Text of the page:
The transition to a new academic leadership position is full of complexities, unwritten rules, and new challenges. Whether the new provost, dean, or chair is new to the institution or has years of institutional knowledge, a simple orientation is not enough to get him or her off to a successful start, says Anne Massaro, project manager and organizational development consultant at The Ohio State University.
Massaro recommends a process she calls “onboarding,” which can take several months and offers clarity and mutual understanding among multiple constituents about the new leader’s role.
Onboarding goes beyond the orientation that leaders might typically receive. Here are several key distinctions that Massaro makes between onboarding and orientation:
- Orientation is usually about learning the written rules. Onboarding is about learning the written and unwritten rules.
- Orientation is typically an event. Onboarding is a process.
- Orientation is usually short term. Onboarding can take several months.
- Orientation is usually focused on a specific job within a specific department. Onboarding focuses on the individual, the unit, and the institution.
- Orientation is typically linear. Onboarding is nonlinear and nonsequential.
- Orientation typically builds on past successes. Onboarding may involve unlearning past successes.
“If we think of a faculty member who has been very successful, has been promoted in the faculty ranks, and then moves into an administrative role, his or her past success may very well have been individual and focused on a very narrow piece of a discipline,” says Massaro. “The chair’s role is much more collective and collaborative, and new chairs have to broaden their perspective beyond their own passion for their piece of the discipline. They are now accountable for the entire department and all the pieces that come with that.”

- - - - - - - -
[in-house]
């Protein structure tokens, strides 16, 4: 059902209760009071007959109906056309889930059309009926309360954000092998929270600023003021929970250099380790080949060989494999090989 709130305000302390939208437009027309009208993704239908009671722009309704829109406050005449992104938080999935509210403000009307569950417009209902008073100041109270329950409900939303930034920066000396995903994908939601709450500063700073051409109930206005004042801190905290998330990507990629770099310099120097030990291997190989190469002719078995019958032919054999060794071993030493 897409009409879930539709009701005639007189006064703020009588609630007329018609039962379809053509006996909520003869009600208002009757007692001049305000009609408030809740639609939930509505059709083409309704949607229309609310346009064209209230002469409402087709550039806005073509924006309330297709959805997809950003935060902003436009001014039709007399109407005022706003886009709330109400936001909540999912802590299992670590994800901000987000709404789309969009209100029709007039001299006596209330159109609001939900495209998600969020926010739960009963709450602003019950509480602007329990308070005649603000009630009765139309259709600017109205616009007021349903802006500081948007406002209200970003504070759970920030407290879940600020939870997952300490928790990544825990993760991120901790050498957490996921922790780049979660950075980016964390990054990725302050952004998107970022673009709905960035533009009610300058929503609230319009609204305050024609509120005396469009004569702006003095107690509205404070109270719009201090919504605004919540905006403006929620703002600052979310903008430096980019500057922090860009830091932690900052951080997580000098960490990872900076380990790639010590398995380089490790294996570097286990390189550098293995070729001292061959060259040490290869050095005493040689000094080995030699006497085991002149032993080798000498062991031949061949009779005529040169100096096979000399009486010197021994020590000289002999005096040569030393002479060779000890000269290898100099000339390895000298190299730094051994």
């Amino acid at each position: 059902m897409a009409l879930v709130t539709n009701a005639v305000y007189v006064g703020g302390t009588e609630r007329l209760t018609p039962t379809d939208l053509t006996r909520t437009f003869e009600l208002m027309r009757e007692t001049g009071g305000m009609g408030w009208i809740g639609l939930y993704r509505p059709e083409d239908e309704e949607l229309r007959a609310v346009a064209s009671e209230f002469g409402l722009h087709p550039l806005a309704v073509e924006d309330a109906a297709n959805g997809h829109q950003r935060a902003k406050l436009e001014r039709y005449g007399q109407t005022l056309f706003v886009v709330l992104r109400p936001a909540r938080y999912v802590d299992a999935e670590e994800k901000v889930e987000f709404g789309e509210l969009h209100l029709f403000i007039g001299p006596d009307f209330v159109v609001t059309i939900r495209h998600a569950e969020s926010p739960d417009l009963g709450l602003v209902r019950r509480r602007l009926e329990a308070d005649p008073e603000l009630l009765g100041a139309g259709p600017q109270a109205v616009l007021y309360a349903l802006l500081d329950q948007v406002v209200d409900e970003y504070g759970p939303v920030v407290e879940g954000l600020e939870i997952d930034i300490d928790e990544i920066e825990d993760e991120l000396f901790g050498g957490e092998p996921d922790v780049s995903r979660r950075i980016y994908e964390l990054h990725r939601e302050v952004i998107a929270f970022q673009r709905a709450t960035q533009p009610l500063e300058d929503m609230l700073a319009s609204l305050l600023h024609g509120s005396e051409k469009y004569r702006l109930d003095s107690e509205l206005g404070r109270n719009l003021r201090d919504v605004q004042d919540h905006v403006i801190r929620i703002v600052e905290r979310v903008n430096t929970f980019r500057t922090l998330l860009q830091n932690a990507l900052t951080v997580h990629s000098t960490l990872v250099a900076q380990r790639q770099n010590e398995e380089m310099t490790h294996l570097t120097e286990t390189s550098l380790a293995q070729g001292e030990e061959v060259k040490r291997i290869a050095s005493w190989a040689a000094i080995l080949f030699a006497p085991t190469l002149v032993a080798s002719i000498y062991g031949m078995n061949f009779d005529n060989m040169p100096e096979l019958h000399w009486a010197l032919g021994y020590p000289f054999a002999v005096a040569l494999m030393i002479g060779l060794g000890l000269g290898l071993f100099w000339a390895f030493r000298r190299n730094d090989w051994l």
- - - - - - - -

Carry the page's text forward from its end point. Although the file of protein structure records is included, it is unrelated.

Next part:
A critical piece of onboarding is establishing an agenda and performance indicators. “I recommend that the new leader put forth priorities and an agenda for the future direction of the unit. That would be through conversations with multiple constituents—alumni, students, administrators, faculty—but most important it’s an agreement with the person to whom the new leader reports,” Massaro says.
Initially, the new leader’s priority will be learning rather than implementing major initiatives, Massaro says. For chairs, the first month should be focused on listening, learning, and building relationships with the people who are important to his or her success. For deans and provosts, the first two or three months should be dedicated to learning.
Although learning is the main focus of this early period, new leaders also should think about scoring a few “quick wins,” something to implement right away that will make a difference to those he or she serves.
Excerpted from Collaborating to Build a Solid Foundation for New Leaders, Academic Leader, vol. 25, no. 9.